I have developed a keen interest in developing my code on a weekly basis thanks to a few things. In light of this crazy virus, class has permanently shifted to weekly Zoom meetings with Bill for 10 minutes. Not only is the one-on-one support much easier than asking vague questions in class, but being able to share the screen has worked out beautifully in my favor. These brief meetings are also a great forcing factor for me to really be on top of the code. It’s one thing to make up random questions to pass time of the meeting by, but it’s another to really take advantage of the narrow time slot with real questions. I have resolved 100% of my issues one on one in that time with Bill. This is something that I have not taken advantage of before the midterm. Open coding is essentially the same thing which I have also taken advantage of in this leg of the semester. Throughout the week, after my initial meeting, I will continue to code and curate questions to ask in open coding sessions.

The second thing that I have carried over from the first leg, is teaching other students how to advance their code in simple ways. Coding is tricky if you let it sit untouched for a while, therefore, catching students and friends up to speed has been helpful for them and even more helpful for myself. I am a firm believer that if you teach, you learn more yourself as well. Facetiming friends late at midnight has also been a helpful tool. I found someone that also works most efficiently at that time and we can really bang the code out. My sleep schedule doesn’t thank me as much but that’s ok!

Our story of learning has also boosted my drive for my weekly coding checkpoints. I want real tangible experience to flood my reflections and the only way to do that is with trial and error code to report from the week. This has been a great way to track my progress and set realistic goals for the following weeks' work. This will also save me towards the final reflection project in more ways than one. Maintaining this blogging skill is imperative for my overall grade but honestly, boosts the progress for my site and its physical appearance. I have made tons of stylistic revisions based off of what I see from previous screenshotted images included in earlier updates. If time permitted, I would have added some hyperlinks to the longer written portions however, this seemed to have gotten thrown at the bottom of the pile. As I learned how to embed videos and link my portfolio projects to another window, this may be something that I consider adding later.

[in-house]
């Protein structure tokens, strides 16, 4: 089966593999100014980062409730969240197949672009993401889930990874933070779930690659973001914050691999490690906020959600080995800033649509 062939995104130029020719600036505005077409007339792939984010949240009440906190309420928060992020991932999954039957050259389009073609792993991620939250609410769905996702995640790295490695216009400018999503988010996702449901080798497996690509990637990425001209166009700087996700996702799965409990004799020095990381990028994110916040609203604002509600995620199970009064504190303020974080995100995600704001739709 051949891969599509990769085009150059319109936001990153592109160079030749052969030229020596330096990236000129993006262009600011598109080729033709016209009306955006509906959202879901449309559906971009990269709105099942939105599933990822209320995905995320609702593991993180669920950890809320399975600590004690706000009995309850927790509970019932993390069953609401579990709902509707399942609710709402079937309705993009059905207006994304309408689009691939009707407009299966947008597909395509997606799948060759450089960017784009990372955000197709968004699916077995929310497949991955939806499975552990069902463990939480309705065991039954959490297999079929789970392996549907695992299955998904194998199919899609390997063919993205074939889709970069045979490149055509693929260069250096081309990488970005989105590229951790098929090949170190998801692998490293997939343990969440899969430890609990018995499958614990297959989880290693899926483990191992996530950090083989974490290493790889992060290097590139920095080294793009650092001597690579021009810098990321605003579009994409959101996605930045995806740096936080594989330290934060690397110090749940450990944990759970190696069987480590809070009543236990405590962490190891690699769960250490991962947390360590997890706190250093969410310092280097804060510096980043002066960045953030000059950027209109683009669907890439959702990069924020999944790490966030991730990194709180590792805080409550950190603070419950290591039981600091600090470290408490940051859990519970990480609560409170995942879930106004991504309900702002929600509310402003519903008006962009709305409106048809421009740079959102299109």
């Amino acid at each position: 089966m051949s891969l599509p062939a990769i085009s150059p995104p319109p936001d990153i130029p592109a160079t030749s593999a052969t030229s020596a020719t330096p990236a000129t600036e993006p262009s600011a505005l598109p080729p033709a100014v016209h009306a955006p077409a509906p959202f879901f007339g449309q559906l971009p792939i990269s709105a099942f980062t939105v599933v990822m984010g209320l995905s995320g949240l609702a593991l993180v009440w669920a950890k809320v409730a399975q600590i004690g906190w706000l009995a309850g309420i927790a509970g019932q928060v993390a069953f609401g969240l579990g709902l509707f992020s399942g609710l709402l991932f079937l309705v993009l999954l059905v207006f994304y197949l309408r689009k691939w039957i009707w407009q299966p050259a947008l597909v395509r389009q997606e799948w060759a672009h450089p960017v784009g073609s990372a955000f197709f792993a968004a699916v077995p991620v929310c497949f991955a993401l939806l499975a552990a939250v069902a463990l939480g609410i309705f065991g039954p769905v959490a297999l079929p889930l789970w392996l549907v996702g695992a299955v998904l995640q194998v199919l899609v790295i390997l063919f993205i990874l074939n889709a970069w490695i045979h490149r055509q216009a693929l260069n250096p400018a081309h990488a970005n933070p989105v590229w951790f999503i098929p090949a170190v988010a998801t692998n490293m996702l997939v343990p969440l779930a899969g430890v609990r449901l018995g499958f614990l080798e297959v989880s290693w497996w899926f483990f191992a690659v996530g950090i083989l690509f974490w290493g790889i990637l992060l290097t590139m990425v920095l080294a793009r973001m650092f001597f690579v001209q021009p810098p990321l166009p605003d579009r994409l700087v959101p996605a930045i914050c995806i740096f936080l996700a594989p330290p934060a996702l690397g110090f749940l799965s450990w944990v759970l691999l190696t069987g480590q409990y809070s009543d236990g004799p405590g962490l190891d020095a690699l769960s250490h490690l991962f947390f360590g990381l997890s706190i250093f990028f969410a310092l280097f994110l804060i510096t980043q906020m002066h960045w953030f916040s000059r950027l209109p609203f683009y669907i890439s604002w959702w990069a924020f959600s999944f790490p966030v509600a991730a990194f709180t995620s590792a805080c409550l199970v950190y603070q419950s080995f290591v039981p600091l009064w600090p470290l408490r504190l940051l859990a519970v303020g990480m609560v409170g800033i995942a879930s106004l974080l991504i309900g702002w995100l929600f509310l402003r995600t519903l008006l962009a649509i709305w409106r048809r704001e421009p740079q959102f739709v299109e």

I think that I stand closer to the top of the class in confidence and cleanliness of my page. I will always admit there is always room for improvement and can say that I have a long way to go until the overall site feels complete. However, I feel a lot more well-rounded in terms of the portfolio page and it’s appearance since mid term. I have finally found a more professional approach in terms of my design as it is closer to my design persona than I thought. I cut most of the green design elements which has made all of the difference...thanks Bill! In terms of coding I think that I understand how to manipulate code for main css and portfolio html but i need to get more comfortable with the div classes and how to use those exactly.